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Saturn- by John Hlynialuk

There is one object over all others, which when seen for the first time in a telescope evokes a mixture of amazement and incredulity. No matter how many pictures of Saturn you have seen in textbooks, seeing it with your own eyes is always awe-inspiring. Once in a while, I even get profanity! OK,"Holy cow!" is not really that profane, but the comments are always expressions of delight and I always enjoy them.

You should never miss a chance to look at Saturn when it is in the sky and this summer, it will be easy to find, -look to the left of the Milky Way above the southern horizon. You will quickly become familiar with the constellation below Saturn, Sagittarius, which looks more like a teapot than an archer. See my star chart which shows the teapot stick figure. There will be an extra "star" above the triangular lid, -watch carefully and you will notice it moving (a planet's tell-tale signature) a short distance westward against the background stars over the summer.

Even an inexpensive telescope will show the rings fairly clearly but a better quality refractor, with a 2 or 3-inch lens, or a reflector of 5 or 6-inches aperture will show the Cassini Gap, a division in the rings. You can also see Saturn's moons, -on occasion, I have spotted five, but they are not as bright as the moons of Jupiter. (I had one student who said he could see some of Jupiter's moons with his naked eye, -I tested him on it and he was right. He had remarkable eyesight!). Not so for Saturn which looks just like a bright star. Through a telescope on nights of good seeing, it is possible to pick out two rings, the "A" and "B" ring. On exceptional nights, a faint third ring (the "C" ring or "Crepe" ring) closer to the planet's disk can also be seen. Spacecraft have discovered dozens of additional faint rings often with small moons imbedded in them. Rings have also been found around Jupiter, Neptune and Uranus but none are visible in even the largest amateur telescopes. (Rings around Uranus, you say? Please... no more Uranus jokes!)

Galileo saw the rings first in 1610, but in his crude optics, he saw three stationary "stars" or some strange appendages ("ears?") attached to Saturn. With a much better telescope in 1616 his drawings showed the planet and rings like we see them now, but he was still puzzled by them. To add to the mystery, he watched the "ears" disappear and reappear a year later (as he predicted they would). This is because twice during a complete Saturn orbit of 29.6 years, our line of sight passes through the plane of the rings which are thin enough to disappear. It is like trying to see the thickness of a sheet of paper at a distance of several kilometres.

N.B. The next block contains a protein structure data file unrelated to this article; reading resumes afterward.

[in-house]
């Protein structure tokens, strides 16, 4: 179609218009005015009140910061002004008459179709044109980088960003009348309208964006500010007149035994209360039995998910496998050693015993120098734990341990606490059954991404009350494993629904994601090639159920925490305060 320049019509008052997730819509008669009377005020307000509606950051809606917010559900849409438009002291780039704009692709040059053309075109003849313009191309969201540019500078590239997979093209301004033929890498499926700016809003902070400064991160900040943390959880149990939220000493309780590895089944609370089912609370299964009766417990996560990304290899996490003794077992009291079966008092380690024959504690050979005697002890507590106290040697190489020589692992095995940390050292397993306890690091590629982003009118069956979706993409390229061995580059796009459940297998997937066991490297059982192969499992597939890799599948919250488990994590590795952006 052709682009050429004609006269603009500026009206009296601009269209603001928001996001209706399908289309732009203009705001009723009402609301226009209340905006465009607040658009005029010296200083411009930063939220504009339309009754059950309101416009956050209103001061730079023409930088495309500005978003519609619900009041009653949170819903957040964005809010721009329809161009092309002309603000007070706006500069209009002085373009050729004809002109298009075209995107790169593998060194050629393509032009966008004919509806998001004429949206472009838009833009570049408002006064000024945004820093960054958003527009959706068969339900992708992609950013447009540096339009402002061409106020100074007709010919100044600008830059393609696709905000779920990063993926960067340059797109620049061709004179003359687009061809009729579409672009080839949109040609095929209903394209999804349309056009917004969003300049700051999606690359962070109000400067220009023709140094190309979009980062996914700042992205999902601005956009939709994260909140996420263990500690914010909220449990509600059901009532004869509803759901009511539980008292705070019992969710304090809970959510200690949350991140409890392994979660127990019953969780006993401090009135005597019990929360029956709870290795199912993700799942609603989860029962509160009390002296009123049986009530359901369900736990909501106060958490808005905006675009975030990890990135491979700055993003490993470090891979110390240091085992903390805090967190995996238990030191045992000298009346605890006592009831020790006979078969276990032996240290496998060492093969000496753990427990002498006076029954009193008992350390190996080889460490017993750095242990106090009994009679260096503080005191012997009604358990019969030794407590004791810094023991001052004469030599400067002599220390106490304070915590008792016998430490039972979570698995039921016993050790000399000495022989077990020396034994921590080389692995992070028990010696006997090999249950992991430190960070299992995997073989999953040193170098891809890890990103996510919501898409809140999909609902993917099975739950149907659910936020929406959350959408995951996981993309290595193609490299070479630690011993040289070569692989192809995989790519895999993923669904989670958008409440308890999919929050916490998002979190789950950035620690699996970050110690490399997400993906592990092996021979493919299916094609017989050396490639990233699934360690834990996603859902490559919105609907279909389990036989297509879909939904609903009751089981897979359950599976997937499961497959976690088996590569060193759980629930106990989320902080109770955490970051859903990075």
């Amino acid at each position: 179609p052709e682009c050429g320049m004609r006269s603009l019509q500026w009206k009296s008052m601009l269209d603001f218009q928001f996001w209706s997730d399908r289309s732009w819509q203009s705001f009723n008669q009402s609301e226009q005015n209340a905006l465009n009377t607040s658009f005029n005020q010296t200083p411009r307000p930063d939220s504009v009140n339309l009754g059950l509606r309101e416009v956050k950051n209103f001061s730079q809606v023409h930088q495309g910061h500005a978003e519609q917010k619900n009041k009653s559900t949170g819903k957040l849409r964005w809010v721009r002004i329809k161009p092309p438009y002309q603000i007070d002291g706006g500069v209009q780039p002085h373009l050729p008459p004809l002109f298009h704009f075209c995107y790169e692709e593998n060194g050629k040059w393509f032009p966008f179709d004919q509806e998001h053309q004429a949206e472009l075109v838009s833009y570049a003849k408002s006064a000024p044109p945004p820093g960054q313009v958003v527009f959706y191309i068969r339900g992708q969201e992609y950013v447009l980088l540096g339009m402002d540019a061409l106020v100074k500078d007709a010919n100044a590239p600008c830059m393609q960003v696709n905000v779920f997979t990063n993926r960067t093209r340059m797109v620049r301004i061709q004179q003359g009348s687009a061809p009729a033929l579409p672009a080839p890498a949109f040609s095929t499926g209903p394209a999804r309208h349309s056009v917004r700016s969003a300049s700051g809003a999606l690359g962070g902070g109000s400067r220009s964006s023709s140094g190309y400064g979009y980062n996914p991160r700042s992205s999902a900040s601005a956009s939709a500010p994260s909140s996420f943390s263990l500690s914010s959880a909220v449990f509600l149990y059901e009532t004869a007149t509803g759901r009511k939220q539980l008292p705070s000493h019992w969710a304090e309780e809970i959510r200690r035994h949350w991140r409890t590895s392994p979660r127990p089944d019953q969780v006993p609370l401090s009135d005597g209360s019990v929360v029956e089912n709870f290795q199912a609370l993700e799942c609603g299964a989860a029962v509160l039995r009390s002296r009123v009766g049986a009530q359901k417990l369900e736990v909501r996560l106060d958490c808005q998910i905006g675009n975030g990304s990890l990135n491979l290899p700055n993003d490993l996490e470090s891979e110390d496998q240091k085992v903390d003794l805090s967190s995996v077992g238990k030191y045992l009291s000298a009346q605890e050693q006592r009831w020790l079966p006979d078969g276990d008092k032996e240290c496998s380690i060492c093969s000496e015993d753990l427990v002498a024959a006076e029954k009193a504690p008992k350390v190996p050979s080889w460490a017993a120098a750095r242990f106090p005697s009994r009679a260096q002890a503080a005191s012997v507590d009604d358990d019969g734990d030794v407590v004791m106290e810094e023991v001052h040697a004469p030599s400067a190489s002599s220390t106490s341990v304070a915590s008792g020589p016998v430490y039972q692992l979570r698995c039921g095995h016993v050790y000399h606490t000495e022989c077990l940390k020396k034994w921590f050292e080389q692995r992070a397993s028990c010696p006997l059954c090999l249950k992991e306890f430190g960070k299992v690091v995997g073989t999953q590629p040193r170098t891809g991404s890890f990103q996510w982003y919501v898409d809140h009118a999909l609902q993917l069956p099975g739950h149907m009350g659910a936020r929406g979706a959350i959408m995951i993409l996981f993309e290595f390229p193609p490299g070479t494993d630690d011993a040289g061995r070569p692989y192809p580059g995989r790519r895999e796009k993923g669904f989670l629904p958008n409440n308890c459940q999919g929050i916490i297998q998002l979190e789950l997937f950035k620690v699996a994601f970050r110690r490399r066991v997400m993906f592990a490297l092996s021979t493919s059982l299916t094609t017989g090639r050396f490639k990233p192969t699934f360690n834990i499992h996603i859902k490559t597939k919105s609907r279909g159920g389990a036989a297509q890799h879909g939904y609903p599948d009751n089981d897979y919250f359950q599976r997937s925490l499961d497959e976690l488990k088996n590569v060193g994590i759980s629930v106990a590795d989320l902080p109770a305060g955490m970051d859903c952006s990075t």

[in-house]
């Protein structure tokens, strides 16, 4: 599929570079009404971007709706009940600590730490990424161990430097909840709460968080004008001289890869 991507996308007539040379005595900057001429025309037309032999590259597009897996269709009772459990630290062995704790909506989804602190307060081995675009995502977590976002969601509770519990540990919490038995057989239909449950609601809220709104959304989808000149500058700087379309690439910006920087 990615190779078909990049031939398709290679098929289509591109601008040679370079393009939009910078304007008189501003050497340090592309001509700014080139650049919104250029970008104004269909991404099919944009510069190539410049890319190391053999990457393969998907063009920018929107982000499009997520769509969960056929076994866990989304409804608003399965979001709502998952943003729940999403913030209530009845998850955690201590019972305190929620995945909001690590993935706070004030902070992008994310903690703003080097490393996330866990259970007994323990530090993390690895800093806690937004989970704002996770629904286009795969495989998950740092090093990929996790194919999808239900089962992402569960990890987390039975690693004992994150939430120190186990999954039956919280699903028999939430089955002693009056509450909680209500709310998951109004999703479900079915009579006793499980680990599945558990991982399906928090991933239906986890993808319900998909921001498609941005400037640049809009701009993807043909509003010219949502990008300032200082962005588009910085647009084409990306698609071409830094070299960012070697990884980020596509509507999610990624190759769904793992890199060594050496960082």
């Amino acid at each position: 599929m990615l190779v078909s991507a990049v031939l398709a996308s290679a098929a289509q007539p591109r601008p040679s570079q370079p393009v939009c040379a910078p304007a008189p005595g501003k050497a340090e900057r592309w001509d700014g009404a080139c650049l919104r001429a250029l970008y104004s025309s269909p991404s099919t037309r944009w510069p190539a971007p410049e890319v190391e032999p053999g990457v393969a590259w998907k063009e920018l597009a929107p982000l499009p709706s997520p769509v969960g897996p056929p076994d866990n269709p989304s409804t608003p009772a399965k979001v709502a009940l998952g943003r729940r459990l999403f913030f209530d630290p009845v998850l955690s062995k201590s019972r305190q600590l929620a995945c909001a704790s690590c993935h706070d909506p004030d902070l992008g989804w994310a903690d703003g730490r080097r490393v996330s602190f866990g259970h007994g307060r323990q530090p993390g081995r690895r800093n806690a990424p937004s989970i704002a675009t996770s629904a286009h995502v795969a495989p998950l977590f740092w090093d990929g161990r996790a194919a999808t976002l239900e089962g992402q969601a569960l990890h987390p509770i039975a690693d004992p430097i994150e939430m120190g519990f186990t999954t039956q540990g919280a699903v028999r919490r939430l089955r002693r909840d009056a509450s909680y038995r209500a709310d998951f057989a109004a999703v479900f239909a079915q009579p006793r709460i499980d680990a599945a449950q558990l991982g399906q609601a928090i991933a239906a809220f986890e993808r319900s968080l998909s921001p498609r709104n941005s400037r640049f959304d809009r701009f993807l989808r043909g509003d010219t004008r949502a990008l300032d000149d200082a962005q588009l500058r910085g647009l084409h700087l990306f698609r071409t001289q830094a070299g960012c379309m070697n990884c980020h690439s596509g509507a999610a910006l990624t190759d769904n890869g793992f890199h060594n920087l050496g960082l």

Back in Galileo's day, to preserve the priority of a discovery, one announced it in an anagram, which was decoded by the discoverer upon confirmation. Galileo announced his discovery as "smaismrmilmepoetaleumibunenugttauiras" which later he revealed to be a Latin phrase that translated into "I have observed the most distant planet to have a

triple form". Fifty years later, in a much better telescope, Christiaan Huygens saw them as rings not touching the planet anywhere and provided this anagram

" aaaaaaacccccdeeeeeghiiiiiiillllmmnnnnnnnnnooooppqrrstttttuuuuu". Upon confirmation three years later, Huygens decoded his anagram into: "It [Saturn] is surrounded by a thin, flat, ring, nowhere touching, inclined to the ecliptic". The original anagram could also have been Huygens' sigh of relief when he finally got the credit he deserved!

We now know that planetary rings are the remnants of small moons that wandered too close to a parent planet's immense gravity. The moons break apart and spread out into flat disks of small rocks, bits of ice, and snowflake-sized particles, literally like millions of tiny moons.

More recently, the Cassini spacecraft circling Saturn determined that the rings are much younger than previously thought. They are probably only a few hundred million years old and may not be around much longer, becoming like the very tenuous, invisible rings around the other gas giants in the outer solar system, and basically disappearing from our telescopes.

So do not miss your chance to have a look at Saturn this summer. Its rings are as wide open as they can get in 2018. Join BAS for viewing nights in various locations in Bruce and Grey over the next few months. See www.bluewaterastronomy.com for the schedule. You just have to see Saturn's rings with your own eyes.

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